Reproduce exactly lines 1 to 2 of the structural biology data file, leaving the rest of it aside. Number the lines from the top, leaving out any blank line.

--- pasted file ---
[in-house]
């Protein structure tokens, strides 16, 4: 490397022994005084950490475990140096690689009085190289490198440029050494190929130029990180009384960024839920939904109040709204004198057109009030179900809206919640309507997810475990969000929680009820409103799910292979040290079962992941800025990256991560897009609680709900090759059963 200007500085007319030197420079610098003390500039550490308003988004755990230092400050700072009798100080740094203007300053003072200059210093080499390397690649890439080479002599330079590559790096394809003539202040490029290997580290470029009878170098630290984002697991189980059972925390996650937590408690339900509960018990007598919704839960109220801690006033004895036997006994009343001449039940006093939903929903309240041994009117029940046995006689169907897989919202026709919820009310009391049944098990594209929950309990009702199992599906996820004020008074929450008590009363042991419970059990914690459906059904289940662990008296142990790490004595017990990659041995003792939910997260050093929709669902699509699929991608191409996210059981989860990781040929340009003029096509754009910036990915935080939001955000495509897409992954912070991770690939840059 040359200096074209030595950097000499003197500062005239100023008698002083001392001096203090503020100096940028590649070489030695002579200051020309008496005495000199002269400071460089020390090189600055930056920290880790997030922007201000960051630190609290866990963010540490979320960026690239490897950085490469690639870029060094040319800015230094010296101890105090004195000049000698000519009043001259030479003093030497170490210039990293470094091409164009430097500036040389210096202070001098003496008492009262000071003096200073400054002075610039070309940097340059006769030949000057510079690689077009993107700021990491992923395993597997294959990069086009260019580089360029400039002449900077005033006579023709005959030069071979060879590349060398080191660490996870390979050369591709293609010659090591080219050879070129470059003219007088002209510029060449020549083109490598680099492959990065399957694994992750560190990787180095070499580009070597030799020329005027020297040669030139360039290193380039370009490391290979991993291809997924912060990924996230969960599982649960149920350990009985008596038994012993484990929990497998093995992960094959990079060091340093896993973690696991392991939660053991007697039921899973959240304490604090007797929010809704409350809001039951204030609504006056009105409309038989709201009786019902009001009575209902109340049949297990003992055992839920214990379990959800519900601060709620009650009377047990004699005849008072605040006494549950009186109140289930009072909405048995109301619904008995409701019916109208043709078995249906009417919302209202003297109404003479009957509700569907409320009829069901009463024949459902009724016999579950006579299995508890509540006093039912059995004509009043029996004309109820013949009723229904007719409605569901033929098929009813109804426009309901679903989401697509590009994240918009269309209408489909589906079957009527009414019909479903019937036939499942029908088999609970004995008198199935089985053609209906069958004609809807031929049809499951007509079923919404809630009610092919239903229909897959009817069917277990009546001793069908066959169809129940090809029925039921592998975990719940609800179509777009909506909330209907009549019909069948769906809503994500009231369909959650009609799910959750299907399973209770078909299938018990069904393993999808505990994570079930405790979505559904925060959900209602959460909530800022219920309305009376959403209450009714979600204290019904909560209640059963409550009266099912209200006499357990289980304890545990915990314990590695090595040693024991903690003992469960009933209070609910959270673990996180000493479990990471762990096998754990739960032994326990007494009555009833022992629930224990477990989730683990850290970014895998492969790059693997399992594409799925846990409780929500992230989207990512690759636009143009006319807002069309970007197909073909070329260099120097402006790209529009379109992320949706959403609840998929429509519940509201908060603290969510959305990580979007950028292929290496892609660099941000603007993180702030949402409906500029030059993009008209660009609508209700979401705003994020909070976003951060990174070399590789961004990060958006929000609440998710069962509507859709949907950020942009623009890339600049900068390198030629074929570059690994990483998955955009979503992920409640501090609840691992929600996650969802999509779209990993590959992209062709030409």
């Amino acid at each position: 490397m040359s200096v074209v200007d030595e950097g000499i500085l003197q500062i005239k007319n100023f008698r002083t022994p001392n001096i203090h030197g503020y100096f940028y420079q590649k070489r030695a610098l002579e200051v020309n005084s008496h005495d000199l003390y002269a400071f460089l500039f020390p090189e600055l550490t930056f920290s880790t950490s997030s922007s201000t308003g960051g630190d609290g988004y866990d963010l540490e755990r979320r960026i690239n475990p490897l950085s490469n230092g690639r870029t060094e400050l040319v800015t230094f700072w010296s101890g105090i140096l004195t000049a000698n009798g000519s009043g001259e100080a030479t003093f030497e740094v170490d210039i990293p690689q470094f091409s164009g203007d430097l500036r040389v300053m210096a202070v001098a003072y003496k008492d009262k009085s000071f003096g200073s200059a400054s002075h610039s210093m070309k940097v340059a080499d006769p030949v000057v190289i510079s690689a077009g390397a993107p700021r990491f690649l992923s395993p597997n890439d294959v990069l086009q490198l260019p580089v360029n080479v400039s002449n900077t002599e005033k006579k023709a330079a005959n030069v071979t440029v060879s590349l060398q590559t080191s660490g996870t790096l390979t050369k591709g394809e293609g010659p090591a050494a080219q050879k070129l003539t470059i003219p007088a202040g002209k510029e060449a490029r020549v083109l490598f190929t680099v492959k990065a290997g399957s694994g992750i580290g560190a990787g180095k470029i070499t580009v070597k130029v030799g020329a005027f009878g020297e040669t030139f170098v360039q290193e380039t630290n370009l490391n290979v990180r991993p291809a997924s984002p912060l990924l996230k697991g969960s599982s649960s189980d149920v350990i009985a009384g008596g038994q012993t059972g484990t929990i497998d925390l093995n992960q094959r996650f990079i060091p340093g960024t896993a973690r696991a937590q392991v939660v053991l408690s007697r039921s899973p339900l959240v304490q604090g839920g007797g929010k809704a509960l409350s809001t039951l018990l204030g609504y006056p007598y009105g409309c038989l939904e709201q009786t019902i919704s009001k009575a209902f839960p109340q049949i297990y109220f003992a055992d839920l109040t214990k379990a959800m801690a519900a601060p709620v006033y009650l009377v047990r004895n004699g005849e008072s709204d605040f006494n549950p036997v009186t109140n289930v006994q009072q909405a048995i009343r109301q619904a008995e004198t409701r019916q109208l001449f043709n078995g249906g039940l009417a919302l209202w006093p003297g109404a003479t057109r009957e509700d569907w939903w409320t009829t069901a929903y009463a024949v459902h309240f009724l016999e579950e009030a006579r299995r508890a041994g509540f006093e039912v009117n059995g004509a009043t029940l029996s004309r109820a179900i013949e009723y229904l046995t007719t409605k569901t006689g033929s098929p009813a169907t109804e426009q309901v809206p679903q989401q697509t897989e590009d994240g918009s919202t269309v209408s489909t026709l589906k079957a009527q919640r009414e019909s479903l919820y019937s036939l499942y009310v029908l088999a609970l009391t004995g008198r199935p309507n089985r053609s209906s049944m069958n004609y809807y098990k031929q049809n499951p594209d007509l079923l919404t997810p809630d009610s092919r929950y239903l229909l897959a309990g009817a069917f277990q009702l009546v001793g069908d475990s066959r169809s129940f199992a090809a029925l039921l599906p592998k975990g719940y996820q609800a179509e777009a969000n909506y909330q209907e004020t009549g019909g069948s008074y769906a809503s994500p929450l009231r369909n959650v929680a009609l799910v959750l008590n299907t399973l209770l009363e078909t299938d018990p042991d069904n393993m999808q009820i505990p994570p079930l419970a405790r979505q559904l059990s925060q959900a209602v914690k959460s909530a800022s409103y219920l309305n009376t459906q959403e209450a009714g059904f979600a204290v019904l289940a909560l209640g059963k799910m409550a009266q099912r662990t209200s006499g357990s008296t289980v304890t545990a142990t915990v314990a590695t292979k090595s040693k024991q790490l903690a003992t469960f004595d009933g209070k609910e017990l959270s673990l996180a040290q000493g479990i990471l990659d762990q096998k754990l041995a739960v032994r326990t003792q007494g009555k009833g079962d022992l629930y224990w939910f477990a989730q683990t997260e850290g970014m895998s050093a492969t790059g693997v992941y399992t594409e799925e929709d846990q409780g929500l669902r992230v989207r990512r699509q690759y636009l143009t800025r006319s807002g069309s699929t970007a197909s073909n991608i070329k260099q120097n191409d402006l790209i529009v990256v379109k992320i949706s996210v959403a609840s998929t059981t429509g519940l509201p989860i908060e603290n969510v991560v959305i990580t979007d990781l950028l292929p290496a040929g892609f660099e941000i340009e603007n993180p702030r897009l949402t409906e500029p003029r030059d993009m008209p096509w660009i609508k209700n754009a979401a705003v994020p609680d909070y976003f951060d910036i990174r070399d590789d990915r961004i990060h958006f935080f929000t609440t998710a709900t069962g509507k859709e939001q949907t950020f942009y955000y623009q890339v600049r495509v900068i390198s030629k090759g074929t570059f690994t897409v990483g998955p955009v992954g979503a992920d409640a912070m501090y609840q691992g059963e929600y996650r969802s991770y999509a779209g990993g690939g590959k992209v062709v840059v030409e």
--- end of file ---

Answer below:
[in-house]
């Protein structure tokens, strides 16, 4: 490397022994005084950490475990140096690689009085190289490198440029050494190929130029990180009384960024839920939904109040709204004198057109009030179900809206919640309507997810475990969000929680009820409103799910292979040290079962992941800025990256991560897009609680709900090759059963 200007500085007319030197420079610098003390500039550490308003988004755990230092400050700072009798100080740094203007300053003072200059210093080499390397690649890439080479002599330079590559790096394809003539202040490029290997580290470029009878170098630290984002697991189980059972925390996650937590408690339900509960018990007598919704839960109220801690006033004895036997006994009343001449039940006093939903929903309240041994009117029940046995006689169907897989919202026709919820009310009391049944098990594209929950309990009702199992599906996820004020008074929450008590009363042991419970059990914690459906059904289940662990008296142990790490004595017990990659041995003792939910997260050093929709669902699509699929991608191409996210059981989860990781040929340009003029096509754009910036990915935080939001955000495509897409992954912070991770690939840059 040359200096074209030595950097000499003197500062005239100023008698002083001392001096203090503020100096940028590649070489030695002579200051020309008496005495000199002269400071460089020390090189600055930056920290880790997030922007201000960051630190609290866990963010540490979320960026690239490897950085490469690639870029060094040319800015230094010296101890105090004195000049000698000519009043001259030479003093030497170490210039990293470094091409164009430097500036040389210096202070001098003496008492009262000071003096200073400054002075610039070309940097340059006769030949000057510079690689077009993107700021990491992923395993597997294959990069086009260019580089360029400039002449900077005033006579023709005959030069071979060879590349060398080191660490996870390979050369591709293609010659090591080219050879070129470059003219007088002209510029060449020549083109490598680099492959990065399957694994992750560190990787180095070499580009070597030799020329005027020297040669030139360039290193380039370009490391290979991993291809997924912060990924996230969960599982649960149920350990009985008596038994012993484990929990497998093995992960094959990079060091340093896993973690696991392991939660053991007697039921899973959240304490604090007797929010809704409350809001039951204030609504006056009105409309038989709201009786019902009001009575209902109340049949297990003992055992839920214990379990959800519900601060709620009650009377047990004699005849008072605040006494549950009186109140289930009072909405048995109301619904008995409701019916109208043709078995249906009417919302209202003297109404003479009957509700569907409320009829069901009463024949459902009724016999579950006579299995508890509540006093039912059995004509009043029996004309109820013949009723229904007719409605569901033929098929009813109804426009309901679903989401697509590009994240918009269309209408489909589906079957009527009414019909479903019937036939499942029908088999609970004995008198199935089985053609209906069958004609809807031929049809499951007509079923919404809630009610092919239903229909897959009817069917277990009546001793069908066959169809129940090809029925039921592998975990719940609800179509777009909506909330209907009549019909069948769906809503994500009231369909959650009609799910959750299907399973209770078909299938018990069904393993999808505990994570079930405790979505559904925060959900209602959460909530800022219920309305009376959403209450009714979600204290019904909560209640059963409550009266099912209200006499357990289980304890545990915990314990590695090595040693024991903690003992469960009933209070609910959270673990996180000493479990990471762990096998754990739960032994326990007494009555009833022992629930224990477990989730683990850290970014895998492969790059693997399992594409799925846990409780929500992230989207990512690759636009143009006319807002069309970007197909073909070329260099120097402006790209529009379109992320949706959403609840998929429509519940509201908060603290969510959305990580979007950028292929290496892609660099941000603007993180702030949402409906500029030059993009008209660009609508209700979401705003994020909070976003951060990174070399590789961004990060958006929000609440998710069962509507859709949907950020942009623009890339600049900068390198030629074929570059690994990483998955955009979503992920409640501090609840691992929600996650969802999509779209990993590959992209062709030409």